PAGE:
The future of the social sciences and humanities in the science of complex systems

Johnson, Jeffrey (2010). The future of the social sciences and humanities in the science of complex systems. Innovation: The European Journal of Social Science Research, 23(2) pp. 115–134.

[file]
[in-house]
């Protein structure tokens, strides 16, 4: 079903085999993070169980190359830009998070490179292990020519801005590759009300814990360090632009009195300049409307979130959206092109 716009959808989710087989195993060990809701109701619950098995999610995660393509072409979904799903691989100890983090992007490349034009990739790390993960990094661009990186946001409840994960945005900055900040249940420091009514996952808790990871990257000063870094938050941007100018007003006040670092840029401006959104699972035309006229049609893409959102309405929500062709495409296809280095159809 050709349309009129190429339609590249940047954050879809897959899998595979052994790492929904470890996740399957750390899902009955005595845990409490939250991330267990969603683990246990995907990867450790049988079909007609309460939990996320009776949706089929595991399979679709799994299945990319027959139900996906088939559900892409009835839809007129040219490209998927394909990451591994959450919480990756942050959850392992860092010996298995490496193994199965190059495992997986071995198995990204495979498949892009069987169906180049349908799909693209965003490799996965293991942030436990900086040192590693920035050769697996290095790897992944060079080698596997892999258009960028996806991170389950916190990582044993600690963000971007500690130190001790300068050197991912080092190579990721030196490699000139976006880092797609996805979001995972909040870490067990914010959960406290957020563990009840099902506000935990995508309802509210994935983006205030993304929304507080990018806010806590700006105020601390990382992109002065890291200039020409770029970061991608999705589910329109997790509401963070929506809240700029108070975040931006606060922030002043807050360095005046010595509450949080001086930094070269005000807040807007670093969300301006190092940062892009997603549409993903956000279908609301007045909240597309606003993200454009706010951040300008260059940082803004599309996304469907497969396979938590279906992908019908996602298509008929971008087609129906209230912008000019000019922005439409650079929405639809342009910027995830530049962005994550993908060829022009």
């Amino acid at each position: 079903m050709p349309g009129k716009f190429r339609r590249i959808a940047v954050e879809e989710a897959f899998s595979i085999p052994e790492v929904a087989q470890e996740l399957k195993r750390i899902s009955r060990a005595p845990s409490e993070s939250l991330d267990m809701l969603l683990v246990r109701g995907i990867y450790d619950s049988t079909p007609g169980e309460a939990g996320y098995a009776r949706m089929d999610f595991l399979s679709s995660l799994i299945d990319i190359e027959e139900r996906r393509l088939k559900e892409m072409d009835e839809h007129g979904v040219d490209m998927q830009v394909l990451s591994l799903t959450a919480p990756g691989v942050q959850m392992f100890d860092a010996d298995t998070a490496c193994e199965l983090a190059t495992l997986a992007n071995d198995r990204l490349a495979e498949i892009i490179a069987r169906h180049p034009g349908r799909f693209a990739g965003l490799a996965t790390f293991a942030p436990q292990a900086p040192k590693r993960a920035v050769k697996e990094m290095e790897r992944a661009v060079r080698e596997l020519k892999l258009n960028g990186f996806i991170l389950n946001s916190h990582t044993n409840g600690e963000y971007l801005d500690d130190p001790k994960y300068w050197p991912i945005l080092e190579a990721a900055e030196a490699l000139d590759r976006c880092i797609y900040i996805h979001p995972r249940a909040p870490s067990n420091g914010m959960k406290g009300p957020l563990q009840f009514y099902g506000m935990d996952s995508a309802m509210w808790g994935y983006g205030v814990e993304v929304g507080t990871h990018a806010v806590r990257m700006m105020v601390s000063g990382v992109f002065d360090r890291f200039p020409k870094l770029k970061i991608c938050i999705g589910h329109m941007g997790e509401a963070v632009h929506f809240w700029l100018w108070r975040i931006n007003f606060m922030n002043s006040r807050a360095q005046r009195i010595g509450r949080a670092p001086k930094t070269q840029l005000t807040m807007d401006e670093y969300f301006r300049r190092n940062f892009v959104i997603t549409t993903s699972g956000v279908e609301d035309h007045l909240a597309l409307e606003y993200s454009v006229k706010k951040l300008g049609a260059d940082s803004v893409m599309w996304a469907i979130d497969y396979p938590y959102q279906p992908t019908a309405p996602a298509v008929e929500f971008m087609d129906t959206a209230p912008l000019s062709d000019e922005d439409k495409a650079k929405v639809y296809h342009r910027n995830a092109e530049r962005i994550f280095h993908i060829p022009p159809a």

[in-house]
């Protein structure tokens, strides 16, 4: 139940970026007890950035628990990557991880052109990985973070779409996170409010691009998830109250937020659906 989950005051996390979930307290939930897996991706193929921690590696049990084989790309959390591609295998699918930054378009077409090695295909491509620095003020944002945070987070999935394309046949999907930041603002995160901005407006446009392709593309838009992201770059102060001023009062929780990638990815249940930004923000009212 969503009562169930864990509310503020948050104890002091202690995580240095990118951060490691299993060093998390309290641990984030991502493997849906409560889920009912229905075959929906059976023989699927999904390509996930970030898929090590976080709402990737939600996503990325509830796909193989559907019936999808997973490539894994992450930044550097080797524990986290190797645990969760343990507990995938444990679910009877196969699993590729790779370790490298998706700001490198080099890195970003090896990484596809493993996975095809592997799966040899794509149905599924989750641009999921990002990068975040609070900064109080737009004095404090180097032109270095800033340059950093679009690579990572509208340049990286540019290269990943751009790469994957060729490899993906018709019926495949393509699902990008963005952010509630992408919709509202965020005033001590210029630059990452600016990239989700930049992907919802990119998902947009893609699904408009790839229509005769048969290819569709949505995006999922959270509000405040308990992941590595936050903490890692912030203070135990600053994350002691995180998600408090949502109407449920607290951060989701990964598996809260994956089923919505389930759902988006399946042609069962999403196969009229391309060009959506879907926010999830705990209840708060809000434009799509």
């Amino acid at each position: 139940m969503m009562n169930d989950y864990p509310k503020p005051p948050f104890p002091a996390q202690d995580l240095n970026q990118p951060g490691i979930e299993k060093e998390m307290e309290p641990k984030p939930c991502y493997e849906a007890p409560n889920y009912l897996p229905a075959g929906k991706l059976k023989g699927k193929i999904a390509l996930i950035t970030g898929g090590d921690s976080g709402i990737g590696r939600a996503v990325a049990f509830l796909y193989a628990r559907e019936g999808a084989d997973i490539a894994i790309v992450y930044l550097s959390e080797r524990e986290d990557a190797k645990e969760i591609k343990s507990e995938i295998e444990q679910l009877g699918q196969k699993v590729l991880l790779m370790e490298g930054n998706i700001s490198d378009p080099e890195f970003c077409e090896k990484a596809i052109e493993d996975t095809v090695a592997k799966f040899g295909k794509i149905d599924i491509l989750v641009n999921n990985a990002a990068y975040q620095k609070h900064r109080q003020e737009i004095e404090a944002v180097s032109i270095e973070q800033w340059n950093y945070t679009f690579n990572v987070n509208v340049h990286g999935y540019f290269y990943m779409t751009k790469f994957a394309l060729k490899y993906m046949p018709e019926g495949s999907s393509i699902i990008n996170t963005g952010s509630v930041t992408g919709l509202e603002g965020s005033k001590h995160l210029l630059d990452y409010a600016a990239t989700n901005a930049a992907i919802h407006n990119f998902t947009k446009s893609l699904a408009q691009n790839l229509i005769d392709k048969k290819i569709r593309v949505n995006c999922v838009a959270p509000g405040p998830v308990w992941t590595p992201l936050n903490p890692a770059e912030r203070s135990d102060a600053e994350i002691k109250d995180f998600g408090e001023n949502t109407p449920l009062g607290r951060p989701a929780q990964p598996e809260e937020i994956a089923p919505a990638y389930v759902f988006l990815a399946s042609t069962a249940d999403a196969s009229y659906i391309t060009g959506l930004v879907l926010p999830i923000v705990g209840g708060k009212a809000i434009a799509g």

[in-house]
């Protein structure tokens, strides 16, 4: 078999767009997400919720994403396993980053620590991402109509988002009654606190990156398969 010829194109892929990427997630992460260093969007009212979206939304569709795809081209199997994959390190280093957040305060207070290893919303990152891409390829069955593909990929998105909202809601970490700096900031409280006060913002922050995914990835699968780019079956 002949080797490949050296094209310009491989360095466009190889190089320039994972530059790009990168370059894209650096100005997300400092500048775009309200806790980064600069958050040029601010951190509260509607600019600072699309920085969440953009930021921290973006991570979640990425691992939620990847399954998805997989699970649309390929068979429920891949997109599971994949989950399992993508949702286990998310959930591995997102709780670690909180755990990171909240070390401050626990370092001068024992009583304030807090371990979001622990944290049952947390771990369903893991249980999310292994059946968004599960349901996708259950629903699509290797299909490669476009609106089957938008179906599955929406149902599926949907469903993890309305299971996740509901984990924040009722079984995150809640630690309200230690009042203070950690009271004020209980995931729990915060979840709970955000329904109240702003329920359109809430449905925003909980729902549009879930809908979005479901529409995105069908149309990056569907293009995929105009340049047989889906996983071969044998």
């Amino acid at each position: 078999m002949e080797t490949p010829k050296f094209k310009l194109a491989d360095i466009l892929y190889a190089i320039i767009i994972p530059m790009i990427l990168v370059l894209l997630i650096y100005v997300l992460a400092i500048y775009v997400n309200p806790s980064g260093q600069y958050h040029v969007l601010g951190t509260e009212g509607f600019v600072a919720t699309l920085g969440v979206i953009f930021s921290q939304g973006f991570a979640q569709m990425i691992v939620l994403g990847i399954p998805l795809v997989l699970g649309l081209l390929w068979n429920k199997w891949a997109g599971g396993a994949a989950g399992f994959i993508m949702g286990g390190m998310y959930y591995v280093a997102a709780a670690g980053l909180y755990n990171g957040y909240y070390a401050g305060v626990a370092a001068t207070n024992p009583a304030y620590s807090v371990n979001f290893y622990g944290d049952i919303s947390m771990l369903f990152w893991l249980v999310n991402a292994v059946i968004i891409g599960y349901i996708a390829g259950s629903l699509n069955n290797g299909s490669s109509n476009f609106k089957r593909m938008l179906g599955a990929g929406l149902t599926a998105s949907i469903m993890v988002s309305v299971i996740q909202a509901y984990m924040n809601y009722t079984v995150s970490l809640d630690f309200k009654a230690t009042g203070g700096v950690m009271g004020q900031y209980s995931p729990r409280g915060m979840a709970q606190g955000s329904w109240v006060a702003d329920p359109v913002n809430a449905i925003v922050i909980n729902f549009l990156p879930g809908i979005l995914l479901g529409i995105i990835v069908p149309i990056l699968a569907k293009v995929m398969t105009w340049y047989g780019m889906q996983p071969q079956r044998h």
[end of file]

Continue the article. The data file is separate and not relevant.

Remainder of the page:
The modern world is characterized by problems that involve systems with social and physical subsystems. They are entangled systems of systems of systems with multilevel dynamics. There is no methodology able to combine the partial micro-, meso- and macrotheories that focus on subsystems into a coherent representation of the dynamics of the whole. Policy requires prediction, but the traditional definitions of prediction are not appropriate for multilevel socio-complex systems. Heterogeneous multilevel systems have subsystems that may behave with great regularity over long periods of time, and then suddenly change their behavior due to weak coupling with other subsystems. Thus systems that are usually highly predictable may be subject to rare but extreme events, and this is highly relevant to policy-makers. New ways of thinking are needed that transcend the confines of the traditional humanities, social and physical sciences. Of necessity, this science will be embedded in the design, implementation and management of systems, and therefore the new science will be entwined with policy. Much policy is interventionist experiment. By themselves scientists cannot conduct experiments on socio-complex systems because they have neither the mandate nor the money to design and instrument experiments on the large scale. Policy-makers - elected politicians and their officers - design the future, making it as they believe it ought to be. New kinds of scientific predictions can inform policy but can only be instrumented and tested if there is goodwill between policy-makers and scientists, where scientists are junior partners. Scientists offer policy-makers theories and predictions of social systems based on logical-deductive methods. Policy is generally made on the basis of rhetoric, with the best possible arguments being deployed to support favored conclusions. To convince policy-makers that a particular scientific theory should be used, scientists move from the logicaldeductive to the rhetorical. Thus the full theory of a science of complex systems has to provide a logical-deductive metatheory of the rhetorical and logicaldeductive systems that make decisions and implement them. Traditional natural and physical science has avoided rhetoric, which is much better understood in the humanities and social sciences. Thus it is concluded that the science of complex systems must embrace the humanities and social sciences not just because their domains of study are relevant but also because their methods are necessary to understand how science and policy work together in complex social systems.

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